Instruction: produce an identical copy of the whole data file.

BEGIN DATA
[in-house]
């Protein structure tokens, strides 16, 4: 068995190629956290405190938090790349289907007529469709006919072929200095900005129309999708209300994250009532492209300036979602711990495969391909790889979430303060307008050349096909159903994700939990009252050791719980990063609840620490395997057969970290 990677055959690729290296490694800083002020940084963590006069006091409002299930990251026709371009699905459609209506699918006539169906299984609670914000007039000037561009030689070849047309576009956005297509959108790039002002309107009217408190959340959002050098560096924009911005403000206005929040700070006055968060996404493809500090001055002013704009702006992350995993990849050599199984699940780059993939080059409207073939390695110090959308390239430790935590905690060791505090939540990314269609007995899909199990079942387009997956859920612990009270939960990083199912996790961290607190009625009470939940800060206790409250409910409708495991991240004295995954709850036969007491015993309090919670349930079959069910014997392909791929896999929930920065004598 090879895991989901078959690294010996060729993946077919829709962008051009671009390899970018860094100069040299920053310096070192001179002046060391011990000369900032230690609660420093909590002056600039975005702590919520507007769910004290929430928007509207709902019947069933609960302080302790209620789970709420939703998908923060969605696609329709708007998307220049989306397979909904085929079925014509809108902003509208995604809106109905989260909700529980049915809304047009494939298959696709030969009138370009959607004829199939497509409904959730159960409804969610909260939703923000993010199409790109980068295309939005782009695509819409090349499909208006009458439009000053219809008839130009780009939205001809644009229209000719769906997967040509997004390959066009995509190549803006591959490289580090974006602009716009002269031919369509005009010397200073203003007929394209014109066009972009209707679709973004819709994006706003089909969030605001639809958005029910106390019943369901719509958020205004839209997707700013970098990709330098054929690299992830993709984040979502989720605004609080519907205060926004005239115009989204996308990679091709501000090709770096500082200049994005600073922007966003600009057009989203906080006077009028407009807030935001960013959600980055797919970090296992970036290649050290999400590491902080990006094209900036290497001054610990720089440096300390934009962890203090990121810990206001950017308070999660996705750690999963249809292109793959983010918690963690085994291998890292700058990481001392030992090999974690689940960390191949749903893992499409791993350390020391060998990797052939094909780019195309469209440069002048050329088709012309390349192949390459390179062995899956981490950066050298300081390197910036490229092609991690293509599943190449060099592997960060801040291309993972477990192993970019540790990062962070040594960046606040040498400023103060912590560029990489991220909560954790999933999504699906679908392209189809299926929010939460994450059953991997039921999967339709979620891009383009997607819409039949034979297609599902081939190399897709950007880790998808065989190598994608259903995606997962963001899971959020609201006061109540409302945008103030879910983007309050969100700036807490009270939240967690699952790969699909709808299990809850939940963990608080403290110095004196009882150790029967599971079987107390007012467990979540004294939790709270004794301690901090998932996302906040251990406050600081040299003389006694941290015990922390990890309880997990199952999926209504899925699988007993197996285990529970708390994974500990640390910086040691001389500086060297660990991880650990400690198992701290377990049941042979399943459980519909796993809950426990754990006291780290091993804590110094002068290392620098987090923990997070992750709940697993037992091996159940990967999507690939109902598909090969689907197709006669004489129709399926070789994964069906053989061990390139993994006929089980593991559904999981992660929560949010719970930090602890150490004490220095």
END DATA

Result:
[in-house]
């Protein structure tokens, strides 16, 4: 068995190629956290405190938090790349289907007529469709006919072929200095900005129309999708209300994250009532492209300036979602711990495969391909790889979430303060307008050349096909159903994700939990009252050791719980990063609840620490395997057969970290 990677055959690729290296490694800083002020940084963590006069006091409002299930990251026709371009699905459609209506699918006539169906299984609670914000007039000037561009030689070849047309576009956005297509959108790039002002309107009217408190959340959002050098560096924009911005403000206005929040700070006055968060996404493809500090001055002013704009702006992350995993990849050599199984699940780059993939080059409207073939390695110090959308390239430790935590905690060791505090939540990314269609007995899909199990079942387009997956859920612990009270939960990083199912996790961290607190009625009470939940800060206790409250409910409708495991991240004295995954709850036969007491015993309090919670349930079959069910014997392909791929896999929930920065004598 090879895991989901078959690294010996060729993946077919829709962008051009671009390899970018860094100069040299920053310096070192001179002046060391011990000369900032230690609660420093909590002056600039975005702590919520507007769910004290929430928007509207709902019947069933609960302080302790209620789970709420939703998908923060969605696609329709708007998307220049989306397979909904085929079925014509809108902003509208995604809106109905989260909700529980049915809304047009494939298959696709030969009138370009959607004829199939497509409904959730159960409804969610909260939703923000993010199409790109980068295309939005782009695509819409090349499909208006009458439009000053219809008839130009780009939205001809644009229209000719769906997967040509997004390959066009995509190549803006591959490289580090974006602009716009002269031919369509005009010397200073203003007929394209014109066009972009209707679709973004819709994006706003089909969030605001639809958005029910106390019943369901719509958020205004839209997707700013970098990709330098054929690299992830993709984040979502989720605004609080519907205060926004005239115009989204996308990679091709501000090709770096500082200049994005600073922007966003600009057009989203906080006077009028407009807030935001960013959600980055797919970090296992970036290649050290999400590491902080990006094209900036290497001054610990720089440096300390934009962890203090990121810990206001950017308070999660996705750690999963249809292109793959983010918690963690085994291998890292700058990481001392030992090999974690689940960390191949749903893992499409791993350390020391060998990797052939094909780019195309469209440069002048050329088709012309390349192949390459390179062995899956981490950066050298300081390197910036490229092609991690293509599943190449060099592997960060801040291309993972477990192993970019540790990062962070040594960046606040040498400023103060912590560029990489991220909560954790999933999504699906679908392209189809299926929010939460994450059953991997039921999967339709979620891009383009997607819409039949034979297609599902081939190399897709950007880790998808065989190598994608259903995606997962963001899971959020609201006061109540409302945008103030879910983007309050969100700036807490009270939240967690699952790969699909709808299990809850939940963990608080403290110095004196009882150790029967599971079987107390007012467990979540004294939790709270004794301690901090998932996302906040251990406050600081040299003389006694941290015990922390990890309880997990199952999926209504899925699988007993197996285990529970708390994974500990640390910086040691001389500086060297660990991880650990400690198992701290377990049941042979399943459980519909796993809950426990754990006291780290091993804590110094002068290392620098987090923990997070992750709940697993037992091996159940990967999507690939109902598909090969689907197709006669004489129709399926070789994964069906053989061990390139993994006929089980593991559904999981992660929560949010719970930090602890150490004490220095």